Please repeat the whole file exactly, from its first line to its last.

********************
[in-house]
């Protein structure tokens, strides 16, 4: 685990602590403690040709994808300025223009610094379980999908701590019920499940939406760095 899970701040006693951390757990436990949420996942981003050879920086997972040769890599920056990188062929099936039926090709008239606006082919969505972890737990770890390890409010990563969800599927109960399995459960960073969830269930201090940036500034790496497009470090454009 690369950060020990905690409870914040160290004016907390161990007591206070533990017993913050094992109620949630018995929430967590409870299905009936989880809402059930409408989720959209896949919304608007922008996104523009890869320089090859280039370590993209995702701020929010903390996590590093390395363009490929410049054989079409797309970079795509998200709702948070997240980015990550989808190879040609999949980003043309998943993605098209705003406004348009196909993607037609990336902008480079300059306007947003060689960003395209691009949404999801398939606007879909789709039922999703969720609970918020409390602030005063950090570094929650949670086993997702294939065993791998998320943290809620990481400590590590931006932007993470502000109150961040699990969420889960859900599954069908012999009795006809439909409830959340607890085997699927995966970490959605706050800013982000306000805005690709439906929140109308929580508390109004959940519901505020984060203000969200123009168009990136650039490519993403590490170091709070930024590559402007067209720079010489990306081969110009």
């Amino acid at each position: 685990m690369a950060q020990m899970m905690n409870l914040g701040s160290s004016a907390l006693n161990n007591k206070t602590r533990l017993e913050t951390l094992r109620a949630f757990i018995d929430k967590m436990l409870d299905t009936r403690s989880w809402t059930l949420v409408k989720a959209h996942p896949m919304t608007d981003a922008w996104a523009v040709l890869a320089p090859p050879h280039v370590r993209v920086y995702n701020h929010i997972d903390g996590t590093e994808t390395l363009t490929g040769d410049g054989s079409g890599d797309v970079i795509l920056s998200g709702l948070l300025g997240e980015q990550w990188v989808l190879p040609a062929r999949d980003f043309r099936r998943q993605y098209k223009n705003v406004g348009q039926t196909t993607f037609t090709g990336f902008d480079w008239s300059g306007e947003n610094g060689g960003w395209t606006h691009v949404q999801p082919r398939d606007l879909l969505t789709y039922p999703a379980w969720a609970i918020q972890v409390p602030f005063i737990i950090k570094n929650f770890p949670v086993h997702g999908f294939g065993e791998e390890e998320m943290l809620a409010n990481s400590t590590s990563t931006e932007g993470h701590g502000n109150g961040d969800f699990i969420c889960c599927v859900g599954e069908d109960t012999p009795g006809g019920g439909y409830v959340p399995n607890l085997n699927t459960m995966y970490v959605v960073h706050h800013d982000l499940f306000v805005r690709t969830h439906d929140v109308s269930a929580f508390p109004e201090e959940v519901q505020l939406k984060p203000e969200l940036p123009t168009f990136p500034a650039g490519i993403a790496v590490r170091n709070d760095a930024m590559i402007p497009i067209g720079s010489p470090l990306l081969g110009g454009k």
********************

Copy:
[in-house]
């Protein structure tokens, strides 16, 4: 685990602590403690040709994808300025223009610094379980999908701590019920499940939406760095 899970701040006693951390757990436990949420996942981003050879920086997972040769890599920056990188062929099936039926090709008239606006082919969505972890737990770890390890409010990563969800599927109960399995459960960073969830269930201090940036500034790496497009470090454009 690369950060020990905690409870914040160290004016907390161990007591206070533990017993913050094992109620949630018995929430967590409870299905009936989880809402059930409408989720959209896949919304608007922008996104523009890869320089090859280039370590993209995702701020929010903390996590590093390395363009490929410049054989079409797309970079795509998200709702948070997240980015990550989808190879040609999949980003043309998943993605098209705003406004348009196909993607037609990336902008480079300059306007947003060689960003395209691009949404999801398939606007879909789709039922999703969720609970918020409390602030005063950090570094929650949670086993997702294939065993791998998320943290809620990481400590590590931006932007993470502000109150961040699990969420889960859900599954069908012999009795006809439909409830959340607890085997699927995966970490959605706050800013982000306000805005690709439906929140109308929580508390109004959940519901505020984060203000969200123009168009990136650039490519993403590490170091709070930024590559402007067209720079010489990306081969110009």
């Amino acid at each position: 685990m690369a950060q020990m899970m905690n409870l914040g701040s160290s004016a907390l006693n161990n007591k206070t602590r533990l017993e913050t951390l094992r109620a949630f757990i018995d929430k967590m436990l409870d299905t009936r403690s989880w809402t059930l949420v409408k989720a959209h996942p896949m919304t608007d981003a922008w996104a523009v040709l890869a320089p090859p050879h280039v370590r993209v920086y995702n701020h929010i997972d903390g996590t590093e994808t390395l363009t490929g040769d410049g054989s079409g890599d797309v970079i795509l920056s998200g709702l948070l300025g997240e980015q990550w990188v989808l190879p040609a062929r999949d980003f043309r099936r998943q993605y098209k223009n705003v406004g348009q039926t196909t993607f037609t090709g990336f902008d480079w008239s300059g306007e947003n610094g060689g960003w395209t606006h691009v949404q999801p082919r398939d606007l879909l969505t789709y039922p999703a379980w969720a609970i918020q972890v409390p602030f005063i737990i950090k570094n929650f770890p949670v086993h997702g999908f294939g065993e791998e390890e998320m943290l809620a409010n990481s400590t590590s990563t931006e932007g993470h701590g502000n109150g961040d969800f699990i969420c889960c599927v859900g599954e069908d109960t012999p009795g006809g019920g439909y409830v959340p399995n607890l085997n699927t459960m995966y970490v959605v960073h706050h800013d982000l499940f306000v805005r690709t969830h439906d929140v109308s269930a929580f508390p109004e201090e959940v519901q505020l939406k984060p203000e969200l940036p123009t168009f990136p500034a650039g490519i993403a790496v590490r170091n709070d760095a930024m590559i402007p497009i067209g720079s010489p470090l990306l081969g110009g454009k």